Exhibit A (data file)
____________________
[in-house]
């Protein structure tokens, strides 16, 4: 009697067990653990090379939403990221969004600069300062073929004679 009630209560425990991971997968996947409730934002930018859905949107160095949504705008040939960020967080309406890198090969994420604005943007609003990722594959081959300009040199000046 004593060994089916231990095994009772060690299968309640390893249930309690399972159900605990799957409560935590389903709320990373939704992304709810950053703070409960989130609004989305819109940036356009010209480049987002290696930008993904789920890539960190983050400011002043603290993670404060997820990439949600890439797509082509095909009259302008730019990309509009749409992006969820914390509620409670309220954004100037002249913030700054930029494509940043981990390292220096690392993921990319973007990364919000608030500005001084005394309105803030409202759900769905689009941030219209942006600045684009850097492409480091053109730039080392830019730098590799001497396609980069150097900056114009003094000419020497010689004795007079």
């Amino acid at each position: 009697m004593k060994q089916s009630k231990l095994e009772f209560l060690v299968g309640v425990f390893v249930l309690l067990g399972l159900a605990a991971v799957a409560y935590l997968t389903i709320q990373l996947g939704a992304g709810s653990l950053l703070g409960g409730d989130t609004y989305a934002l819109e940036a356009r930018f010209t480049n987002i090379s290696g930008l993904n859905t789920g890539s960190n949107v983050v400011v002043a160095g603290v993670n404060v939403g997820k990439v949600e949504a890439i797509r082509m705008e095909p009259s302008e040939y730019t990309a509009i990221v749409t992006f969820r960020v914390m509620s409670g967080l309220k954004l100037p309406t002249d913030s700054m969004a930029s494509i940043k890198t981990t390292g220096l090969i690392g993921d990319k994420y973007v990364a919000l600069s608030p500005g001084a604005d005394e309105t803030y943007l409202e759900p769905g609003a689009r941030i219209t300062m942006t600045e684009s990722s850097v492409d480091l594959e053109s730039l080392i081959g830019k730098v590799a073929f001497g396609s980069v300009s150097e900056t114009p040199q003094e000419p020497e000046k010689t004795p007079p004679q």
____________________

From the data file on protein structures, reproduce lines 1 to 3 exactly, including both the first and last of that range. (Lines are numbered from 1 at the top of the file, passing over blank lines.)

[in-house]
């Protein structure tokens, strides 16, 4: 009697067990653990090379939403990221969004600069300062073929004679 009630209560425990991971997968996947409730934002930018859905949107160095949504705008040939960020967080309406890198090969994420604005943007609003990722594959081959300009040199000046 004593060994089916231990095994009772060690299968309640390893249930309690399972159900605990799957409560935590389903709320990373939704992304709810950053703070409960989130609004989305819109940036356009010209480049987002290696930008993904789920890539960190983050400011002043603290993670404060997820990439949600890439797509082509095909009259302008730019990309509009749409992006969820914390509620409670309220954004100037002249913030700054930029494509940043981990390292220096690392993921990319973007990364919000608030500005001084005394309105803030409202759900769905689009941030219209942006600045684009850097492409480091053109730039080392830019730098590799001497396609980069150097900056114009003094000419020497010689004795007079």
């Amino acid at each position: 009697m004593k060994q089916s009630k231990l095994e009772f209560l060690v299968g309640v425990f390893v249930l309690l067990g399972l159900a605990a991971v799957a409560y935590l997968t389903i709320q990373l996947g939704a992304g709810s653990l950053l703070g409960g409730d989130t609004y989305a934002l819109e940036a356009r930018f010209t480049n987002i090379s290696g930008l993904n859905t789920g890539s960190n949107v983050v400011v002043a160095g603290v993670n404060v939403g997820k990439v949600e949504a890439i797509r082509m705008e095909p009259s302008e040939y730019t990309a509009i990221v749409t992006f969820r960020v914390m509620s409670g967080l309220k954004l100037p309406t002249d913030s700054m969004a930029s494509i940043k890198t981990t390292g220096l090969i690392g993921d990319k994420y973007v990364a919000l600069s608030p500005g001084a604005d005394e309105t803030y943007l409202e759900p769905g609003a689009r941030i219209t300062m942006t600045e684009s990722s850097v492409d480091l594959e053109s730039l080392i081959g830019k730098v590799a073929f001497g396609s980069v300009s150097e900056t114009p040199q003094e000419p020497e000046k010689t004795p007079p004679q």